Published by Harlequin MIRA on May 25, 2021
Genres: Paranormal romantic suspense
Format: Kindle or ebook
Source: the publisher
Purchase: Amazon | Barnes & Noble
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Also in this series: Phantom Evil, The Hidden, Heart of Evil, Haunted Destiny, Deadly Fate, Darkest Journey, Dying Breath, Echoes of Evil, The Summoning, The Seekers, The Unholy, The Dead Heat of Summer
A tragic past. An uncertain future
Twelve years after the grisly murder of her parents, Kaitlyn Delaney has finally found peace. She has friends, a good job, a place to call home and a new life to live. But then a shadow creeps in from Katie’s past, reminding her that she will never completely escape its terrifying grip.
When private investigator Dan Oliver is called to the scene of a gruesome crime in New Orleans, he can’t help but hear echoes of the Delaney case, the unsolved murder that made him leave law enforcement. As he digs deeper, he unearths more chilling similarities—including mysterious letters connecting the killer to a string of murders that terrorized the Big Easy in 1919.
Now reunited after all this time, Dan and Katie scour the streets together, desperate to find answers before more lives are lost. But the otherworldly roots of this evil run far deeper than they ever imagined…and only the most precious of sacrifices will bring its twisted reign to an end.
I received a review copy of this book from the publisher.
Not my favorite Krewe book, but still fun
If you like this series—and I do—you’ll probably like The Unforgiven, but that’s about the best I can say for it. I didn’t find it particularly memorable or gripping. It’s not that there’s anything significantly wrong with it, and it is still fun, but it feels formulaic and a little flat in comparison to some of Graham’s other Krewe books.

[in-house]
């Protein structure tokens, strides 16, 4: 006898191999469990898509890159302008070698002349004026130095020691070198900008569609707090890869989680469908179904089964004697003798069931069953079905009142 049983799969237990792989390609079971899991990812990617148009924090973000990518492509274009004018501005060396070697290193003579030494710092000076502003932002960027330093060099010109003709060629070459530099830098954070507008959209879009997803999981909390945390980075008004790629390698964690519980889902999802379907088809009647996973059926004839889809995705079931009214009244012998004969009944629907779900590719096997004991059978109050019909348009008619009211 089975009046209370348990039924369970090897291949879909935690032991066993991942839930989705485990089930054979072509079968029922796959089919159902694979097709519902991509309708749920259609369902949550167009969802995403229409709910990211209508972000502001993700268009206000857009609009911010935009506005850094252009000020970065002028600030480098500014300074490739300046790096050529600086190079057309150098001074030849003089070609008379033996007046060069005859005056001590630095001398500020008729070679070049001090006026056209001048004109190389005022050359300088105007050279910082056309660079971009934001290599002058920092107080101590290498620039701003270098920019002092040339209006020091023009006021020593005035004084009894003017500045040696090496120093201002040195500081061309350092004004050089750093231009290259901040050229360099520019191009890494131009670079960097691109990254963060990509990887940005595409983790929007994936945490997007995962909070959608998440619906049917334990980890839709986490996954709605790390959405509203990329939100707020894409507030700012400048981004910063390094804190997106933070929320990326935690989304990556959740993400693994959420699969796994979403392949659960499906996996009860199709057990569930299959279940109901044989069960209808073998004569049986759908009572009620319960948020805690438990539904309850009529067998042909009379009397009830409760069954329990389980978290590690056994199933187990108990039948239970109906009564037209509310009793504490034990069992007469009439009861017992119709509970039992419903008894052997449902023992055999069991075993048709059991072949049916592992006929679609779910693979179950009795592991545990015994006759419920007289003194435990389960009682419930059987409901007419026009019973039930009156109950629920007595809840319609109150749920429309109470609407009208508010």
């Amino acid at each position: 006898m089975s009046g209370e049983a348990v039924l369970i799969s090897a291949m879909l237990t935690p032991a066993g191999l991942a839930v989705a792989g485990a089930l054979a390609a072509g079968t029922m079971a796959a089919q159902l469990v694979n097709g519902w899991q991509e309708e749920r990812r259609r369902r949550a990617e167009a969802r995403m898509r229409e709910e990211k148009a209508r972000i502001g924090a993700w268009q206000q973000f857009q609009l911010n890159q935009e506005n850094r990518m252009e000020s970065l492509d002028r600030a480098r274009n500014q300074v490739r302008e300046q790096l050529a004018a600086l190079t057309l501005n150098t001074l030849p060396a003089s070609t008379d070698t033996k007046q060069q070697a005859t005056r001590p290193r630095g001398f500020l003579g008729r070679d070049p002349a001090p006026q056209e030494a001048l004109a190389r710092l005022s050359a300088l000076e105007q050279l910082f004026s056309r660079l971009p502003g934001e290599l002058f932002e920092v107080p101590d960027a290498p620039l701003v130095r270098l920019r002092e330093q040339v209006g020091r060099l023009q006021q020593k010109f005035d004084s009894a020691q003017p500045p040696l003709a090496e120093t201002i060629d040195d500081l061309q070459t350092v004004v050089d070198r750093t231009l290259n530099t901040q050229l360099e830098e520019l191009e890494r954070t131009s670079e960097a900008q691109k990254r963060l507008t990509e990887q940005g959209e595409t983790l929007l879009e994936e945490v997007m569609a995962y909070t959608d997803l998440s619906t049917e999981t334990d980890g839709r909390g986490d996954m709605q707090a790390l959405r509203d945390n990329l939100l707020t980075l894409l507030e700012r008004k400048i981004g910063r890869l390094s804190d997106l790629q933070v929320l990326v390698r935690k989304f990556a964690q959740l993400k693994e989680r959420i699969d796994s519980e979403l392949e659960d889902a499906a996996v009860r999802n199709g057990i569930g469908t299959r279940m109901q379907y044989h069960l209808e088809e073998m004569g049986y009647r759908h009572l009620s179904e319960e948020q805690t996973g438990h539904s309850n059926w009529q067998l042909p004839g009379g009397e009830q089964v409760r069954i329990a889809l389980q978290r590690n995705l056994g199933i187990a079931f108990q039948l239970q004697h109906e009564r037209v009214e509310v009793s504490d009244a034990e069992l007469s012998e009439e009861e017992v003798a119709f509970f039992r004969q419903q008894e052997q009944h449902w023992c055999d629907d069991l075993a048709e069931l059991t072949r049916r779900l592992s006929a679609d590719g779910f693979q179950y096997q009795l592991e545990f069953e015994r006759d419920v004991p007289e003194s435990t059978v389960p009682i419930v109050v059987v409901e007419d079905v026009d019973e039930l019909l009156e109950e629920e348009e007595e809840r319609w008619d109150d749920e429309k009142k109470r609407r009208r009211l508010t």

The mystery starts with a well-written prequel: the grisly multiple murder of Kaitlyn’s parents in the Florida Keys. Twelve years later, an elderly couple and their housekeeper are murdered in a similar fashion, a thousand miles away in New Orleans, where Katie now lives. Not only is the current case similar to the death of Katie’s parents, it also resembles a case six years earlier in Orlando, and a spree of attacks a hundred years earlier—attacks which were never solved. Soon the whole city is awash with rumors that the notorious Axeman has somehow returned. From there, the plot goes in a direction I admit I didn’t see coming (although I did figure out several things along the way.) Without giving anything away, I found the overall solution a bit far-fetched, although to be honest, that’s often part of the fun of this series.
Katie and Dan are likeable, believable characters individually, particularly Katie, but I didn’t really feel much spark between them. I also didn’t really buy Daniel’s turnaround re one of the suspects. (Neither did Katie, so I was in good company there!) Other aspects of the book didn’t quite ring true, either—and I don’t mean the ghosts! When you have two witnesses to multiple murder claiming there were other parties present at the time of the murders, and one of the witnesses can describe them as clearly as Katie can, it’s hard to believe the official law-enforcement response would be to assume one witness is lying and the other is confused. Granted, this was a necessary backstory device to make part of the plot work, but I just couldn’t believe in it.
On the plus side, it was nice to see a little of Krewe founder Adam Harrison. Krewe agent Axel Tiger (Deadly Touch) plays an active role, and there’s a cameo from fellow agent Andre Broussard (The Stalking). And I enjoyed the collegial relationships between the various law-enforcement figures and the overall police concern for the safety of New Orleans’ citizens, especially in light of so many recent real-world examples of the opposite.* It’s an ideal I devoutly wish was more of a reality.
As usual, the author offers plenty of present-day description and historical information on New Orleans. While much of it is interesting and helpful in immersing the reader in the setting, and it’s justified by the fact that Katie works as a carriage tour guide, the sheer amount of it begins to feel like unecessary info-dumping.
If you’re new to this series, there are other books in the series with stronger plots, more suspense, a greater sense of creepiness or menace, and more compelling romantic relationships; I’d advise you to seek them out instead of starting here. If you’re a fan of the series, you’ll find probably find it fun, but a bit lackluster in comparison to those better installments.
Reading this book contributed to these challenges:
- COYER Seasons 2021: Spring